1/30/2019 | 4 MINUTE READ

Buying a Grinder: The Abrasive Process

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The prospective buyer of a new grinding machine should be aware of the ins and outs of the abrasive process, how abrasive bonds work and the various forms of wheel dressing. 

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In last post on the subject of grinding machines, we talked about the basic appeal of grinders and how they are constructed. Now, we look closely at how the abrasive process works and what it means for the shop owner in the market for a new machine. 

An Abrasive Process

Grinding is an abrasive machining process that uses a grinding wheel as the cutting tool. A grinding wheel consists of hard, sharp-edged particles. When the wheel spins, each particle acts like a single-point cutting tool.

Grinding wheels are available in a multitude of sizes, diameters, thicknesses, grit sizes and bonds. Abrasives are measured in grit or particle size and range from 8-24 grit (coarse), 30-60 (medium), 70-180 (fine) and 220-1,200 (very fine). Coarser grades are used where relatively high volumes of material must be removed. Finer grades are generally used after a coarser grade to produce a smoother surface finish.

Grinding wheels are made from a variety of abrasive materials including silicon carbide (generally used for non-ferrous metals); aluminum oxide (used for ferrous high-tensile-strength alloys and wood; diamond (used for ceramic grinding or final polishing); and cubic boron nitride (generally used for steel alloys).

Abrasives can be further classified as bonded, coated or metal-bonded. Bonded abrasives consist of abrasive grits that have been mixed with binders and then pressed into the shape of a wheel. They are fired at a high temperature to form a glassy matrix, commonly known as vitrified abrasives. Coated abrasives are made of abrasive grits bonded with resin and/or glue to flexible substrates such as paper or fiber. This method is most often used for belts, sheets and flap disks. Metal-bonded abrasives, most notably diamond, are held together in a metal matrix in the form of a precision wheel. The metal matrix is designed to wear away to expose the abrasive media.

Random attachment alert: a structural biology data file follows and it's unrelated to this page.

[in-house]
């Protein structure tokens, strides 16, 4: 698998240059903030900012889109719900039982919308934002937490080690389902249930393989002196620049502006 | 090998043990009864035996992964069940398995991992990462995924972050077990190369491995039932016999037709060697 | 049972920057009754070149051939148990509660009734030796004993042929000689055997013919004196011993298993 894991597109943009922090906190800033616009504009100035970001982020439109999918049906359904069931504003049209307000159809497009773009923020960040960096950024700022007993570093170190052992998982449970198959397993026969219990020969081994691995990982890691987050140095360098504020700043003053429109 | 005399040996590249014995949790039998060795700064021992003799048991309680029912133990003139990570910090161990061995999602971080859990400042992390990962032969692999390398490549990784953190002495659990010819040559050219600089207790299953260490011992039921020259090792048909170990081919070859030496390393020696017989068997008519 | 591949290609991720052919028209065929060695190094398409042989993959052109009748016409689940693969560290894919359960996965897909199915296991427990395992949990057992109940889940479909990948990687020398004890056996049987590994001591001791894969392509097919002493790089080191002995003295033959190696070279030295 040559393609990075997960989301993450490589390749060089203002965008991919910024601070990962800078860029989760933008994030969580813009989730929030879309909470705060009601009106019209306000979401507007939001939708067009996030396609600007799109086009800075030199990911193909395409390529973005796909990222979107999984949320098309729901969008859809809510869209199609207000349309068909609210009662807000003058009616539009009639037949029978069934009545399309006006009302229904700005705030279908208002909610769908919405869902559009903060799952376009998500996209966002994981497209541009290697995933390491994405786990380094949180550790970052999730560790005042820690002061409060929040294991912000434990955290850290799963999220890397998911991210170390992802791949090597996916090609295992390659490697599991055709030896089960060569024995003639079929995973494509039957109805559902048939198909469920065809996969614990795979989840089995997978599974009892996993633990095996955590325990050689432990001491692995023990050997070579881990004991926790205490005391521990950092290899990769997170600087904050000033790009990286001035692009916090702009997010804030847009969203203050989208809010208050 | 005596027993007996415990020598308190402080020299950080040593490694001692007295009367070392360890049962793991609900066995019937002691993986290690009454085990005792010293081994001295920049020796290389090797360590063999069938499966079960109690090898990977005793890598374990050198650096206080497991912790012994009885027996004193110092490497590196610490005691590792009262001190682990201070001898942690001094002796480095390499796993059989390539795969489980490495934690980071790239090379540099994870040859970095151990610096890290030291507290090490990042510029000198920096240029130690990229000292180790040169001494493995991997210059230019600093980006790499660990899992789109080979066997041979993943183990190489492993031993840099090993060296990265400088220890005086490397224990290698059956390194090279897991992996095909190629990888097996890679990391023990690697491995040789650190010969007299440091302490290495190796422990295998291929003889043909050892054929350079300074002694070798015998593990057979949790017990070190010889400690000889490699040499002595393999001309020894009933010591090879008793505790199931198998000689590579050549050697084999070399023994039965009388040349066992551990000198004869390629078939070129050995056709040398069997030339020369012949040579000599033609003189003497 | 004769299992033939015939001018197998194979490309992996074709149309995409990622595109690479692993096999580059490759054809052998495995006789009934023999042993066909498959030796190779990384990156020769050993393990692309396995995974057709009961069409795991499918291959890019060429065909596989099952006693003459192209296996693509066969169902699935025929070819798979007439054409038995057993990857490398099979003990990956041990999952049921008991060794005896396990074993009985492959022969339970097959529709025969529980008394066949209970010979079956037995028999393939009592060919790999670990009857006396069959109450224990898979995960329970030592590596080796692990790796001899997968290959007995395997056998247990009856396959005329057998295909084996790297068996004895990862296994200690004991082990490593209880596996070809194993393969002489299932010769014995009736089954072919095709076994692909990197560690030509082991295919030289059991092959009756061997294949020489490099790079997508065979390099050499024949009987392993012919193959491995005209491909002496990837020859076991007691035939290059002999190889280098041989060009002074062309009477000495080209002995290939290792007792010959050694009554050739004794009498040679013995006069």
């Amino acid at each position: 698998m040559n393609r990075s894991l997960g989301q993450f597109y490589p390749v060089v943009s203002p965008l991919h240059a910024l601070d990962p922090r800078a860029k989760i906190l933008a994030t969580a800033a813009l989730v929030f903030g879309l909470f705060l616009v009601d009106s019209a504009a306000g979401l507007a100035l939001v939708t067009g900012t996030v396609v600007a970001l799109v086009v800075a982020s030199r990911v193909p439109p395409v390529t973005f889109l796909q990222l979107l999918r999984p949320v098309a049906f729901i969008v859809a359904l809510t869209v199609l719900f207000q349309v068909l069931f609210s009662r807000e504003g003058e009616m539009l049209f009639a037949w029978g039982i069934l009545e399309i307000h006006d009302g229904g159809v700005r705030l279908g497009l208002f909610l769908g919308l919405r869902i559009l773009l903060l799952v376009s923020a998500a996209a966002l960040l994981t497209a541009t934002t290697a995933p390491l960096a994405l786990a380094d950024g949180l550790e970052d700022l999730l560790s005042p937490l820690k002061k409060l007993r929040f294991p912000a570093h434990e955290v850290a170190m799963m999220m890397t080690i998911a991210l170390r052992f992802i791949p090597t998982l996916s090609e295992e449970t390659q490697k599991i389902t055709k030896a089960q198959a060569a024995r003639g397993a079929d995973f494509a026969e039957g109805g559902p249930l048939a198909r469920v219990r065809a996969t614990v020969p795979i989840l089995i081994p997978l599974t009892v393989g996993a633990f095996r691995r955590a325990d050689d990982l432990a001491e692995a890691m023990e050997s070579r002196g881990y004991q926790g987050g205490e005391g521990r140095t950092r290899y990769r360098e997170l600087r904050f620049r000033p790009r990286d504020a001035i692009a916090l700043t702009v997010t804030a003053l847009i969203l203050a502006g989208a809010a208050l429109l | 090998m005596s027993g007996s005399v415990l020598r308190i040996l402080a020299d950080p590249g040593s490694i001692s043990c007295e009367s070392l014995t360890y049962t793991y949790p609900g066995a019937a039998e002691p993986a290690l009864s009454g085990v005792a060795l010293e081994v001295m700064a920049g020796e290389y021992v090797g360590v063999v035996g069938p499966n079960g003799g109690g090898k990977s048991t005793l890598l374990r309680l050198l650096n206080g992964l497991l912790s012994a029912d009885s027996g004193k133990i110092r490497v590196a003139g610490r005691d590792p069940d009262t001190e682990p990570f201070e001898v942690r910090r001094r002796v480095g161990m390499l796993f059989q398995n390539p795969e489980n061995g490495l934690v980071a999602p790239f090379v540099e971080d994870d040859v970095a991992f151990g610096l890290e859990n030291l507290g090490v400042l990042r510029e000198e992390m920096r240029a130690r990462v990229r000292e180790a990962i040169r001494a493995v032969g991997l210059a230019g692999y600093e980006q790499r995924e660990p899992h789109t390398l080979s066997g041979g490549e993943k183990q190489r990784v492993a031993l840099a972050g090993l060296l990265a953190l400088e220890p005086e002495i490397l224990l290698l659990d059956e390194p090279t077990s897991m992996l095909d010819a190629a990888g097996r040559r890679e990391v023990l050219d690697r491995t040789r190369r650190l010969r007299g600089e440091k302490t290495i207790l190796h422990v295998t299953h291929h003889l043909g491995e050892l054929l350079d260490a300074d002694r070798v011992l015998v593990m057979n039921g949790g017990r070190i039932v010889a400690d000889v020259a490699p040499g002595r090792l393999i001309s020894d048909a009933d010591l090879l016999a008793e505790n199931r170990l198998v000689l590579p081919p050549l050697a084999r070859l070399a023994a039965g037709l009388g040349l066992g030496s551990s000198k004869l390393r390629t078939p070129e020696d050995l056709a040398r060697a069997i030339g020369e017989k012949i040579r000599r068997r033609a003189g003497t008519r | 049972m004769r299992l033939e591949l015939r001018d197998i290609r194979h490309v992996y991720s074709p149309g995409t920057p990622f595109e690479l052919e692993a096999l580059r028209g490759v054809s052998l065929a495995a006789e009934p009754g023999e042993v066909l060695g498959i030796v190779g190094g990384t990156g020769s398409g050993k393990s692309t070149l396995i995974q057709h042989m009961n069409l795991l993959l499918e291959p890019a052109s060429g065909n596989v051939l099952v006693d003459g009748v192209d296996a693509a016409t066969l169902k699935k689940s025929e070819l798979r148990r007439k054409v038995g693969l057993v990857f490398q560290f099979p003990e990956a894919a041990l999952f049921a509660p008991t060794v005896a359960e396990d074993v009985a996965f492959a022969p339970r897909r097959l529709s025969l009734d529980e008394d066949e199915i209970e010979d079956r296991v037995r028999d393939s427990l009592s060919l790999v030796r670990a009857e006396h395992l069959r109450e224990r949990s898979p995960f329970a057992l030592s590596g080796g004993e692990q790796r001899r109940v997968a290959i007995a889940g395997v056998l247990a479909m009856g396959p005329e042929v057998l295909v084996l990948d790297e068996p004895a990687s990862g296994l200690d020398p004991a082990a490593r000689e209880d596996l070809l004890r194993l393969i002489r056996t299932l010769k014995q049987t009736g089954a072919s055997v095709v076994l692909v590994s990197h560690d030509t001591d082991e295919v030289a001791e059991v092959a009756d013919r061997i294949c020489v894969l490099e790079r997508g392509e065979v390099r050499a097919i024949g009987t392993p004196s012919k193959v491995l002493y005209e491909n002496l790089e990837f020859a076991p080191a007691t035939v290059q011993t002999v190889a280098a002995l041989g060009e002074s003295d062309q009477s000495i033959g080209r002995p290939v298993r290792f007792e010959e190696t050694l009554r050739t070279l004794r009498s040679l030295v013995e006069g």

Wheel Dressing

During the grinding process, the abrasive wheel can wear, become dull, lose its profile form or “load up” as swarf or chips stick to the abrasive. Then, rather than cutting, the abrasive wheel begins rubbing the workpiece. This condition creates heat and reduces the effectiveness of the wheel. When the wheel loads up, chattering will occur, and the workpiece surface finish will be affected. Cycle times will increase. At this point, the wheel must be “dressed” to sharpen the wheel, thereby removing any material lodged on its surface and returning the wheel to its proper form, as well as bringing fresh abrasive grit to the surface.

Many types of wheel dressers are utilized in grinding. Most common is a single-point, static, on-board diamond dresser that sits in a block, usually positioned on the machine’s headstock or tailstock. The face of the grinding wheel is passed over this single-point diamond and a small quantity of the abrasive wheel is removed to sharpen it. Two or three diamond blocks can be used to dress the face, sides and form of the wheel.

Rotary dressing is now becoming a popular method. A rotary wheel dresser is coated with hundreds of diamonds. It is often used in creep-feed grinding applications. Many manufacturers have found rotary dressing to be superior to single-point or cluster dressing for processes that require high part production and/or close part tolerance. With the introduction of vitrified superabrasive grinding wheels, rotary dressing has become a necessity.

A swing dresser is yet another type of dresser that is used for large form wheels which require deeper and longer dressing travel.

Offline dressers are used primarily to sharpen the wheel away from the machine while using an optical comparator to verify form profiles. Some grinding machines use wire EDM to dress metal-bonded grinding wheels still mounted in the grinder.


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